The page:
Photo of the Day: Kids Get Picked Up From School By Armored Vehicles

—By Domani Spero

Something you might add to the “You might be in the Foreign Service” list … if your kids get picked up from school by a motorcade of armored vehicles, and they all looked calm:

Via State/DS:

“On February 1 (2012), Saharan nomads known as Tuaregs captured the city of Menaka in Northern Mali. It was the latest prize in their most recent rebellion, which began in mid-January. On February 2, in the capital Bamako, approximately 1,000 protesters expressed their anger about the government’s handling of these Tuareg incursions. The mob’s activity blocked bridges between the U.S. Embassy and two schools attended by the U.S. Mission’s children. Three dozen children sheltered in place until they could be retrieved safely by a motorcade of armored vehicles organized by DS agents at the Embassy.”

Due to violent protests in the capital of the West African nation of Mali, a U.S. Embassy Bamako assistant regional security officer (right) returns the school children of Mission personnel to post in a motorcade of armored vehicles. (State Department photo)

Due to violent protests in the capital of the West African nation of Mali, a U.S. Embassy Bamako assistant regional security officer (right) returns the school children of Mission personnel to post in a motorcade of armored vehicles. (State Department photo)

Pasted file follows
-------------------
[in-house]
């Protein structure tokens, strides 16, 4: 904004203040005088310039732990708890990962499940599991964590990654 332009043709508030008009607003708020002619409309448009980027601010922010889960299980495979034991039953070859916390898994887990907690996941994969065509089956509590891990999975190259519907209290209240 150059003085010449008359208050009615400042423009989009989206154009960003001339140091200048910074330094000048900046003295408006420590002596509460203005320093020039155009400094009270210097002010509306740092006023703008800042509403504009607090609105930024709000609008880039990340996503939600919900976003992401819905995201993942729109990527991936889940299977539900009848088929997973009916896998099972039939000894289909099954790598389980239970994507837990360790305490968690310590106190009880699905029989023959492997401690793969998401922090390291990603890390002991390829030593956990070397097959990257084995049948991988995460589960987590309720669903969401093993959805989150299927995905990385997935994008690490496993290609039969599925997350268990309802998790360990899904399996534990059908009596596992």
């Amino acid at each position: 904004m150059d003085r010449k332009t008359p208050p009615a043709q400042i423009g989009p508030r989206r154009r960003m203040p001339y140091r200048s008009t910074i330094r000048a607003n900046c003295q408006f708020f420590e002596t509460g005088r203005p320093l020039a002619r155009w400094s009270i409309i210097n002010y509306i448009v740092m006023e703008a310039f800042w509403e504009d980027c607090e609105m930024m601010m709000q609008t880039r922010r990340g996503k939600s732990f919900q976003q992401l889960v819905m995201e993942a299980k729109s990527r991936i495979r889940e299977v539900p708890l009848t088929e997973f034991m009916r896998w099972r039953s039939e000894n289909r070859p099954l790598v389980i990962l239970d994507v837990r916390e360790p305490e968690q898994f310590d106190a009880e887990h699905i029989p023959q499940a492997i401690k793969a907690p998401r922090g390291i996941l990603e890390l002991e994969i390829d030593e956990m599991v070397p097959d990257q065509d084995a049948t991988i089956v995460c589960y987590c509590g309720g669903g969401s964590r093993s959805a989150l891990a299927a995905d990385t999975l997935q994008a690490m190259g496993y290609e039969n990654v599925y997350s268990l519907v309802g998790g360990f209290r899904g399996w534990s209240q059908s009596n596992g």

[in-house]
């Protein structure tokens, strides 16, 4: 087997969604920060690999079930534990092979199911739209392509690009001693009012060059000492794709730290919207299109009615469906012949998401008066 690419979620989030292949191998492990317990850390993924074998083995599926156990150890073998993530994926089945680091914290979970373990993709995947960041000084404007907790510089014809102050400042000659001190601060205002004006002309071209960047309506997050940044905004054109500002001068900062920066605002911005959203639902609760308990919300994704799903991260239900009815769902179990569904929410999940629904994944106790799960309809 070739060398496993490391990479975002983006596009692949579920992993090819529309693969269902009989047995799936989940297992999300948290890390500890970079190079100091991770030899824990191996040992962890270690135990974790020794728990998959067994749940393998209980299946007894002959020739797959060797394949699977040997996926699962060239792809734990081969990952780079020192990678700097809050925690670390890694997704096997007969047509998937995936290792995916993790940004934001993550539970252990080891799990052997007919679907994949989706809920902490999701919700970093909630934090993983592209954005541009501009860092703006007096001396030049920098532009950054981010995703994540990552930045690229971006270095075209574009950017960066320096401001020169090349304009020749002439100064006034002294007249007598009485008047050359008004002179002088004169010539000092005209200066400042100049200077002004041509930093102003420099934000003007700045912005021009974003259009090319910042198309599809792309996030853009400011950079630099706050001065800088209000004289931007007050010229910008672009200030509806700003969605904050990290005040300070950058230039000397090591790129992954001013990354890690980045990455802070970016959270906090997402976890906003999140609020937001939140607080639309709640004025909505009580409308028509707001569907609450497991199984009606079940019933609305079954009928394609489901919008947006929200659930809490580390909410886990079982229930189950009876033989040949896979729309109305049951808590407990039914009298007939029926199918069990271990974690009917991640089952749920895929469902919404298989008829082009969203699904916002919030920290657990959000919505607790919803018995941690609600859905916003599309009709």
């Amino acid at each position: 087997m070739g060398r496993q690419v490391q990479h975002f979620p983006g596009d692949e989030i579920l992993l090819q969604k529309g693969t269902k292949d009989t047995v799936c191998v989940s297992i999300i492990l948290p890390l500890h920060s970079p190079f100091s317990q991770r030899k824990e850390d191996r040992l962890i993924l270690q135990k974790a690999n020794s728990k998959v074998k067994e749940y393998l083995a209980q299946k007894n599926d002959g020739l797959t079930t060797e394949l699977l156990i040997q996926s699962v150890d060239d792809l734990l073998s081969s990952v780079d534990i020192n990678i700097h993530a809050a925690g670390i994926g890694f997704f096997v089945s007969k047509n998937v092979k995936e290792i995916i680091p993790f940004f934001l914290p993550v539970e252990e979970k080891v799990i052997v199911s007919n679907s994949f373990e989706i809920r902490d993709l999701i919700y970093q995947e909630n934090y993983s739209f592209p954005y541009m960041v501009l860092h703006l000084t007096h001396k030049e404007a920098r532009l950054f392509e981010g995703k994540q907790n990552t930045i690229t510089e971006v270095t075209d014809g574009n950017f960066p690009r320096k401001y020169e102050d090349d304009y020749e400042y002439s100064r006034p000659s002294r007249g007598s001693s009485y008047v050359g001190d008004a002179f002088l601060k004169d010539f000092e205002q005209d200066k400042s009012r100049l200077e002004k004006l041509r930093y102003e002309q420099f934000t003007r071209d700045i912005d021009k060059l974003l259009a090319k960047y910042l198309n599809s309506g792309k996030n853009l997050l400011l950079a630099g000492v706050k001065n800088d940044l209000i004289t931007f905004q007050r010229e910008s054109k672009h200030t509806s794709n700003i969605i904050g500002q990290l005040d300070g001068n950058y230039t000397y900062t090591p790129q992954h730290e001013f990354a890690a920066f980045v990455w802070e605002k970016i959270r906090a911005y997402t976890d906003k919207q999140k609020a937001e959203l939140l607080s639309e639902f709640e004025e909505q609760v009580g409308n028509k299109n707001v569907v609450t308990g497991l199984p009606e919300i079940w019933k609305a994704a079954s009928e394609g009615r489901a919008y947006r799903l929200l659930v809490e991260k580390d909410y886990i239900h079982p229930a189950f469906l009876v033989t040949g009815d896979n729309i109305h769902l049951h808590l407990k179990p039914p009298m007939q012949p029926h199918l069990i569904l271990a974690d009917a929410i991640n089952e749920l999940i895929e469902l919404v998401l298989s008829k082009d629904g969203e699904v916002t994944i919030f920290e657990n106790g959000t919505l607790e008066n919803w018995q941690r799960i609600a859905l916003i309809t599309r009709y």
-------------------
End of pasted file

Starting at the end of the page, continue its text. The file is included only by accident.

A quick backgrounder: on April 3, 2012 the State Department issued a Travel Warning for Maliwarning US citizens against travel there and announced the authorized departure of non-emergency personnel and all eligible family members of U.S. Embassy personnel. See US Embassy Mali Goes on Authorized Departure for Non-Emergency Staff and Family Members.

The U.S. Department of State extended the Authorized Departure status for an additional thirty days starting May 2, 2012. On  May 7, 2012, the embassy reopened. On August 29, 2012, it lifted the Authorized Departure of non-emergency personnel and all eligible family members of U.S. Embassy personnel.

On January 18, 2013, the Department of State again ordered the departure of all dependent family members who are not employed at the U.S. Embassy in Bamako, Mali, for a period of up to 30 days.

On February 18, the Department of State renewed a 30-day ordered departure for all family members of official personnel (except for spouses working at the Embassy), a  decision that it said will be reassessed after another 30-day period.

On March 20, 2013, the Department of State partially lifted the ordered departure status in effect for family members of official personnel.  The departure status renewed a 30-day ordered departure for school-age children of official personnel, but instituted a 30-day authorized departure for adult family members and children not in school.  The Department of State renewed the same status on April 19, and again on May 19, 2013.  It said it will reassess this decision after another 30-day period.

Based on the notice the embassy posted, the AO has not been lifted as of this writing.

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